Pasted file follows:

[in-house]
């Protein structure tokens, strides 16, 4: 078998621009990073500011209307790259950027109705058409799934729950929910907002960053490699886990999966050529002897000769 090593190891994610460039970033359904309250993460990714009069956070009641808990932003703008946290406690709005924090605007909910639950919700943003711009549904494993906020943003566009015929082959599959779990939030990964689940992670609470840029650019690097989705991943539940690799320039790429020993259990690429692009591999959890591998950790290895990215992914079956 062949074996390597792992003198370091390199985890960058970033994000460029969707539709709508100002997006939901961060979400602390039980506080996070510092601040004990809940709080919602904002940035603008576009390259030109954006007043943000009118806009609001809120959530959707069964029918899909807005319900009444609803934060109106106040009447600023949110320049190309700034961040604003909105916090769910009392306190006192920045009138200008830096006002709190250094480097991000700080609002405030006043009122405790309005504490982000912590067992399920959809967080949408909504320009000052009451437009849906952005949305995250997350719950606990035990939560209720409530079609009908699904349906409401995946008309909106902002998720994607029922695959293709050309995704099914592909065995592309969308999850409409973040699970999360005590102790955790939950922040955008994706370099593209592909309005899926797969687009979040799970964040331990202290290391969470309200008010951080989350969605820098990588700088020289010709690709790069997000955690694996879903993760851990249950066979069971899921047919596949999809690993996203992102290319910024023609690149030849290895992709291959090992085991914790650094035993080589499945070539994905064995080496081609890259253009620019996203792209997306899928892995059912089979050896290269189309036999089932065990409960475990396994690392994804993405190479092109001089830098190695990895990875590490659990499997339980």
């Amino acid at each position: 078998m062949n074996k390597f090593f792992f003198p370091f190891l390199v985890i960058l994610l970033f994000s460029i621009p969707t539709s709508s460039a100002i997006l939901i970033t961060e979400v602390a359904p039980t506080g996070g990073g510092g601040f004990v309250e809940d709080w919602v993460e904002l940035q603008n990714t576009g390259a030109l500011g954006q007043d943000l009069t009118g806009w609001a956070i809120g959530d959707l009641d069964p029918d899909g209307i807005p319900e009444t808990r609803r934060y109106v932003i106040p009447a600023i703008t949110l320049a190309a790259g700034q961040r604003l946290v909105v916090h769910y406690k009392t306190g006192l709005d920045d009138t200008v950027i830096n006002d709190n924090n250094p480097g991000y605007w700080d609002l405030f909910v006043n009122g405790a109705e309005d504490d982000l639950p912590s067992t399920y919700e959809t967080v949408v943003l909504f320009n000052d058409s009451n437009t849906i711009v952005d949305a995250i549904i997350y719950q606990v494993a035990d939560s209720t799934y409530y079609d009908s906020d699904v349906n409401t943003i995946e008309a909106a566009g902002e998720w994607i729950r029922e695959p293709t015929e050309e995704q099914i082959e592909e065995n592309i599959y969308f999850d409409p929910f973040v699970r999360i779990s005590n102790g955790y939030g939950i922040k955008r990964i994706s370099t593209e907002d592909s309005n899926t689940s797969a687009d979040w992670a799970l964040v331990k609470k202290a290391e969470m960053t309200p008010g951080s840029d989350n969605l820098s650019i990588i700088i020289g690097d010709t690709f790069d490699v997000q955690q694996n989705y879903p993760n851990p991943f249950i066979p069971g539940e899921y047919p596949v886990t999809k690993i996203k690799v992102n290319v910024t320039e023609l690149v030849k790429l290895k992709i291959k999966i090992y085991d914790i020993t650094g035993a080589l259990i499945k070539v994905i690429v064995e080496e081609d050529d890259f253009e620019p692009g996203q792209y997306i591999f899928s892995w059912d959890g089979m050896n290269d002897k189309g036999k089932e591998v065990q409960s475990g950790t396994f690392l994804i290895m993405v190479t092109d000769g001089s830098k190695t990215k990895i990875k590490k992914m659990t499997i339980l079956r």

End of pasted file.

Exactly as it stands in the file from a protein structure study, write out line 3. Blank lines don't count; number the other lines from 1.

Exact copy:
């Amino acid at each position: 078998m062949n074996k390597f090593f792992f003198p370091f190891l390199v985890i960058l994610l970033f994000s460029i621009p969707t539709s709508s460039a100002i997006l939901i970033t961060e979400v602390a359904p039980t506080g996070g990073g510092g601040f004990v309250e809940d709080w919602v993460e904002l940035q603008n990714t576009g390259a030109l500011g954006q007043d943000l009069t009118g806009w609001a956070i809120g959530d959707l009641d069964p029918d899909g209307i807005p319900e009444t808990r609803r934060y109106v932003i106040p009447a600023i703008t949110l320049a190309a790259g700034q961040r604003l946290v909105v916090h769910y406690k009392t306190g006192l709005d920045d009138t200008v950027i830096n006002d709190n924090n250094p480097g991000y605007w700080d609002l405030f909910v006043n009122g405790a109705e309005d504490d982000l639950p912590s067992t399920y919700e959809t967080v949408v943003l909504f320009n000052d058409s009451n437009t849906i711009v952005d949305a995250i549904i997350y719950q606990v494993a035990d939560s209720t799934y409530y079609d009908s906020d699904v349906n409401t943003i995946e008309a909106a566009g902002e998720w994607i729950r029922e695959p293709t015929e050309e995704q099914i082959e592909e065995n592309i599959y969308f999850d409409p929910f973040v699970r999360i779990s005590n102790g955790y939030g939950i922040k955008r990964i994706s370099t593209e907002d592909s309005n899926t689940s797969a687009d979040w992670a799970l964040v331990k609470k202290a290391e969470m960053t309200p008010g951080s840029d989350n969605l820098s650019i990588i700088i020289g690097d010709t690709f790069d490699v997000q955690q694996n989705y879903p993760n851990p991943f249950i066979p069971g539940e899921y047919p596949v886990t999809k690993i996203k690799v992102n290319v910024t320039e023609l690149v030849k790429l290895k992709i291959k999966i090992y085991d914790i020993t650094g035993a080589l259990i499945k070539v994905i690429v064995e080496e081609d050529d890259f253009e620019p692009g996203q792209y997306i591999f899928s892995w059912d959890g089979m050896n290269d002897k189309g036999k089932e591998v065990q409960s475990g950790t396994f690392l994804i290895m993405v190479t092109d000769g001089s830098k190695t990215k990895i990875k590490k992914m659990t499997i339980l079956r």